I’m not sure how to create a basis for the conclusions however, for the general public. The information in the first set of points is appropriate for government/​industry types, but I’m searching for a way to justify that the development is acceptable without getting into details of risk assessment…. I’ll try and clarify a few things so we’re on the same page as we massage the message.

As noted by POWER on its website: *Following this e-mail, Mark Ripperda, EPA Region 9 Remedial Project Manager, repeatedly stated in public forums and meetings with local officials that EPA sees no reason to stop the Lennar Corp.’s redevelopment project at the Hunters Point Naval Shipyard. Ripperda’s statement served as justification for the City of San Francisco Planning Department to draft an EIR in support of the redevelopment plan by the Lennar Corp. and a majority of the County Board of Supervisors to approve the EIR.

And in another e-mail dated Oct. 13, 2006, from an SF Public Health Dept. official to two Lennar Corp. employees:

I’m sure you will also want to change my wording on how I portray the problems, lack of monitors, etc. Go ahead and change any way you want. I may change some of it back but I’m willing to read your versions. As noted, don’t bother adding the worker monitoring information. I don’t want to use it… if specifically asked in a public meeting, I will be willing to verbally state the facts related to worker monitoring. …

The Health Dept. says it is looking into the issue. Regional Administrator for the EPA Jared Blumenfeld stated, I take these allegations very seriously. Today, I initiated a comprehensive review of the entire matter.” And Lennar Urban Vice President Kofi Bonner stated: Nothing in these emails suggests any data was hidden, altered or covered up.”

Calls for investigation

SLAM and AEHR, a coalition of residents, environmental justice activists and worker rights organization are calling on the FBI and the Mayor’s Office, the Board of Supervisors and the California State Attorney General Kamala Harris launch a full investigation into alleged public corruption involved in the Lennar Corporation redevelopment of the Hunters Point Naval Shipyard.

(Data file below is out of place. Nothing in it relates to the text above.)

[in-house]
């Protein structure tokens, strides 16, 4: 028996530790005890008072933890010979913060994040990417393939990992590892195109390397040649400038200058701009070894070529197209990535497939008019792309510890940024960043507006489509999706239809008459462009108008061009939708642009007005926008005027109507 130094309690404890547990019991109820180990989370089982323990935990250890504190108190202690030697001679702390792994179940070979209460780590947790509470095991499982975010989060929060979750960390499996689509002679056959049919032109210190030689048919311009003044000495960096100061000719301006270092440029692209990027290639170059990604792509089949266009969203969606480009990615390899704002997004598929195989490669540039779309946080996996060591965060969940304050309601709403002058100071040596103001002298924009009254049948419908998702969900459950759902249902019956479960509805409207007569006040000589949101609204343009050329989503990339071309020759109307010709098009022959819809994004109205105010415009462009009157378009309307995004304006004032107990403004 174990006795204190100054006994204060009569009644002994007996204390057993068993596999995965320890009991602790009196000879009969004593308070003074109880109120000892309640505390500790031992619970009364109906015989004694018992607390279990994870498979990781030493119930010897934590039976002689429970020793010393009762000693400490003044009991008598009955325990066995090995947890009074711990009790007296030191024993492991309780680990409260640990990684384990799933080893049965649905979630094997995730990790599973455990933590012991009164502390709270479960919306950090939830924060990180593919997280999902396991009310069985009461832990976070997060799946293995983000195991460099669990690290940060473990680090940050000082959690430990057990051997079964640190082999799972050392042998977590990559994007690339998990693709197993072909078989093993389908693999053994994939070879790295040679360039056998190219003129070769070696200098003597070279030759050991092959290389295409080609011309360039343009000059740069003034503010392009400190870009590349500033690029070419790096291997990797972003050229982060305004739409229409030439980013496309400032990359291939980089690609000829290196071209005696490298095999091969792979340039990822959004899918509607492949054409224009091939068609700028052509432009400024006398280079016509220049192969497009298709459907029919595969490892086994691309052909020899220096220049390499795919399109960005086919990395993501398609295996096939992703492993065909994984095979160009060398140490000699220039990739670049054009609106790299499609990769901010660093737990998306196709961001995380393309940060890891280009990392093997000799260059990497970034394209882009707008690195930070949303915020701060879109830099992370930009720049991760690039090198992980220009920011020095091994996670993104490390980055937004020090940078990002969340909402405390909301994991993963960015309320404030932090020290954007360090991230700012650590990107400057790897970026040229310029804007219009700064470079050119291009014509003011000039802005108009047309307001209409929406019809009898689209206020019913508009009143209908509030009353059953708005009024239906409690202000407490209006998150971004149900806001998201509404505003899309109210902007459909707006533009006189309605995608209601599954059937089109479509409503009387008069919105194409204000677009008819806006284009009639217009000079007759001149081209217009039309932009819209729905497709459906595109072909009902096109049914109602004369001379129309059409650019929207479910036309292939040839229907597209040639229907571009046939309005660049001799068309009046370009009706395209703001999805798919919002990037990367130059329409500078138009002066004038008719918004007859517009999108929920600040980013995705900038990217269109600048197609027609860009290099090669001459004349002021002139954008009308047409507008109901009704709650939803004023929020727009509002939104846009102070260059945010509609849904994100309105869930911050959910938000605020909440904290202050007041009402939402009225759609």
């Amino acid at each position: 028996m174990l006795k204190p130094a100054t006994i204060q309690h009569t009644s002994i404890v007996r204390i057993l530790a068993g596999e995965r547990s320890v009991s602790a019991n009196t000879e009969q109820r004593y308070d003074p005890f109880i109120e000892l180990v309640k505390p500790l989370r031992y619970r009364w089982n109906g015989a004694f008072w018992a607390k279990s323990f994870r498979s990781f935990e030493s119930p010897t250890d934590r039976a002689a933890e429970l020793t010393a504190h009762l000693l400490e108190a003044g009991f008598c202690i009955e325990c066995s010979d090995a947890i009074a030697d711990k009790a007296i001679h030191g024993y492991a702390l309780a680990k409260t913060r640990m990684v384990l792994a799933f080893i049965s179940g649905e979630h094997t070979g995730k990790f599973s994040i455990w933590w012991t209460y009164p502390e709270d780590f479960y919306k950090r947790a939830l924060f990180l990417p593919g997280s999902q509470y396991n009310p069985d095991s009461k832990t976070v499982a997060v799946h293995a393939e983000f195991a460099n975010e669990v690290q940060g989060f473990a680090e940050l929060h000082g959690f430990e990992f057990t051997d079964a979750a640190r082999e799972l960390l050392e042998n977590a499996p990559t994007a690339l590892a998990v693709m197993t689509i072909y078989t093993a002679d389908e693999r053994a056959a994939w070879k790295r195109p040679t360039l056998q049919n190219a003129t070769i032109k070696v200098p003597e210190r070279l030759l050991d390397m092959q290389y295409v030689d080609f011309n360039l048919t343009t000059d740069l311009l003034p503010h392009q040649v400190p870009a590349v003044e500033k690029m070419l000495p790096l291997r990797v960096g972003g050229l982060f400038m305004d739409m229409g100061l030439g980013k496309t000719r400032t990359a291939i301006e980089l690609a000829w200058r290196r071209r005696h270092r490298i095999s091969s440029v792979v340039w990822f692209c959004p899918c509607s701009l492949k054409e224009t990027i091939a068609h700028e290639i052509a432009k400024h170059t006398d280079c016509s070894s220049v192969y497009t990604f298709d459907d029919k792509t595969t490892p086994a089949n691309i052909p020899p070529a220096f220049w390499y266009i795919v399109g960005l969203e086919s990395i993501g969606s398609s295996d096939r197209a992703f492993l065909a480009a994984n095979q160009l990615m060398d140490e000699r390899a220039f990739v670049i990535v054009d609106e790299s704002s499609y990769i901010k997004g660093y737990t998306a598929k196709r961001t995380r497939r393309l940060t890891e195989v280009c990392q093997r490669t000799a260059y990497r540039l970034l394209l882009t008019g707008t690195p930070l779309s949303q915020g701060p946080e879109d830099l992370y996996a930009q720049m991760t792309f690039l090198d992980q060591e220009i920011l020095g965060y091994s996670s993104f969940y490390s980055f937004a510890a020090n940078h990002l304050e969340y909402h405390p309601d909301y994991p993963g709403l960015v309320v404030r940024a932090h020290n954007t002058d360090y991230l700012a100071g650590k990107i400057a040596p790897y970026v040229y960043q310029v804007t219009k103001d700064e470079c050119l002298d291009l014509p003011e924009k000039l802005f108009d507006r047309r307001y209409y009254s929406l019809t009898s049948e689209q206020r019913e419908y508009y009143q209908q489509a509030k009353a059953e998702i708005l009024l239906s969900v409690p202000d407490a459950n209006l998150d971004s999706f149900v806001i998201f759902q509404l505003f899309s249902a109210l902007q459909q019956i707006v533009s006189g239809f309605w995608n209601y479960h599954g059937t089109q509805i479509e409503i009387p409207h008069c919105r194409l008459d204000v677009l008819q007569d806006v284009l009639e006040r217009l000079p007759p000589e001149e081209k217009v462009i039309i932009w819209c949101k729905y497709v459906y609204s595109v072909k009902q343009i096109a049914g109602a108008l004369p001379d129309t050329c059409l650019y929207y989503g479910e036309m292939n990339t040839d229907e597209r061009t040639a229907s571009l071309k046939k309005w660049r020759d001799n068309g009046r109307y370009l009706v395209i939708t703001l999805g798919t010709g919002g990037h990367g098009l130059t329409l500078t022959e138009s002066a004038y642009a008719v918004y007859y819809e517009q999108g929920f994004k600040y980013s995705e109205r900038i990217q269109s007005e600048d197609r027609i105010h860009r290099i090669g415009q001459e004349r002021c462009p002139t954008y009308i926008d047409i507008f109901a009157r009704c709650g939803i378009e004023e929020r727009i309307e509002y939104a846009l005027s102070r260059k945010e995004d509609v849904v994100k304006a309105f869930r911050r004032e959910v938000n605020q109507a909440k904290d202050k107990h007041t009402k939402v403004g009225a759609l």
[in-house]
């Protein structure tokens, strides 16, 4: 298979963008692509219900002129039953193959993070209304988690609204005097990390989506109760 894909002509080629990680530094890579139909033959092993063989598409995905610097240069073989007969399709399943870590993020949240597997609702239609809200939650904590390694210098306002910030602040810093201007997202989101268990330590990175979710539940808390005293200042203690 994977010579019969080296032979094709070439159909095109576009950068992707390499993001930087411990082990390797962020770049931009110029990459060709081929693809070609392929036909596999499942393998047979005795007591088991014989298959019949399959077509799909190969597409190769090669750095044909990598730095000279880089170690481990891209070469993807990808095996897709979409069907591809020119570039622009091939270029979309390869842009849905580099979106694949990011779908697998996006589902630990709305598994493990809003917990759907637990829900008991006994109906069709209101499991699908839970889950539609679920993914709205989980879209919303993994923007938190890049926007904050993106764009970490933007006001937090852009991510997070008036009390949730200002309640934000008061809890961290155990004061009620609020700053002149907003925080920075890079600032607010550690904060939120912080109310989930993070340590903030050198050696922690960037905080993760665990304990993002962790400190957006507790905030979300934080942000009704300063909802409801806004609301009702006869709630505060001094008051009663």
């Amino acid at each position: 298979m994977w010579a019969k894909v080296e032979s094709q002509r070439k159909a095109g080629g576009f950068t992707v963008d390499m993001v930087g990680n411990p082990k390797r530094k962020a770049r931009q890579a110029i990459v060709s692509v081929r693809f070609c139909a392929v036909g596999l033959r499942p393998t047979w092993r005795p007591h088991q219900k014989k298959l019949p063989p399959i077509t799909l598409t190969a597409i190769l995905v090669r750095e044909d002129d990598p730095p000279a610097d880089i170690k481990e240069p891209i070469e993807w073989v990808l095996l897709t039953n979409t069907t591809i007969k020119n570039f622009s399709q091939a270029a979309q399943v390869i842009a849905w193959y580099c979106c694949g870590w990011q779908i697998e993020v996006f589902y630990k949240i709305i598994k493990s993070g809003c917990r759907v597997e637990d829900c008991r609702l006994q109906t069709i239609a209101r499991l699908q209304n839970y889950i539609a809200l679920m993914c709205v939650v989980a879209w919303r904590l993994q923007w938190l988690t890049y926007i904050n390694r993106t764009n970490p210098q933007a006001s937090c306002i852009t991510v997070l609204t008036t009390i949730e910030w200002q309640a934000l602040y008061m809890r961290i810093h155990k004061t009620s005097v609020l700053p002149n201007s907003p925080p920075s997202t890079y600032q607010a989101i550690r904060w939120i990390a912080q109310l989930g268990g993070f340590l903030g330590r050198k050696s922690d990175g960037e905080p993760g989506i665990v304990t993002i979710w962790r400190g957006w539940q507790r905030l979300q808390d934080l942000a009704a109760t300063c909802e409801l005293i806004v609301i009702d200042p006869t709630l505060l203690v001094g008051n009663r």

Said Bayview resident Esselene Stancil in a statement released by POWER,

We want to know what is in the ground that the children of Bayview will be playing in? What will be in the air that our children will be breathing? What will workers be subjected to? These are basic questions that Lennar and the City simply have not been willing to answer.

Toxic history

The area was a working naval operation from 1941 to 1974. It was the site of Naval Radiological Defense Laboratory, involved in the decontamination of ships exposed to atomic weapons testing. Experiments were conducted on radiological decontamination and the effects of radiation on living organisims and materials. In 1989 the Shipyard was designated as San Francisco’s only Superfund site.

Stated Dr. Ahisma Porter Sumchai at a hearing over the EIR before the Board of Supervisors in 2009, We have people in the room who represent the health department who make statements about health effects at a federal superfund site that are contrary to what the research shows us. “

Meanwhile, the lawsuit says that the contaminants on the Shipyard put construction workers involved in remediation or redevelopment at risk of exposure as well as nearby residents, and children, staff and visitors in nearby schools.

Although cleanup by the Navy has been ongoing, the area is heavily contaminated with fuels, pesticides, heavy metals, PCBs, volatile organic compounds, radioactive materials and naturally-occurring asbestos. 

Last year Dr. Wilma Subra testified before the SF Board of Supervisors about the inadequacy of the report in addressing the potential health impacts of the Lennar development at the Superfund site. She expressed concern over residents and construction workers exposure to toxins.

Subra told In These Times when she was in San Francisco in December:

I’ve done a lot of complex sites… but not where they wanted to build residential on top of the waste, and not where there was residual waste being left behind that they wanted to develop for residential. I’ve had sites where it was cleaned up to industrial standards and then developers came in and actually cleaned it up again to residential standards and then developed over it. But not where there was waste left on a site, like this one.

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Rose Arrieta was born and raised in Los Angeles. She has worked in print, broadcast and radio, both mainstream and community oriented — including being a former editor of the Bay Area’s independent community bilingual biweekly El Tecolote. She currently lives in San Francisco, where she is a freelance journalist writing for a variety of outlets on social justice issues.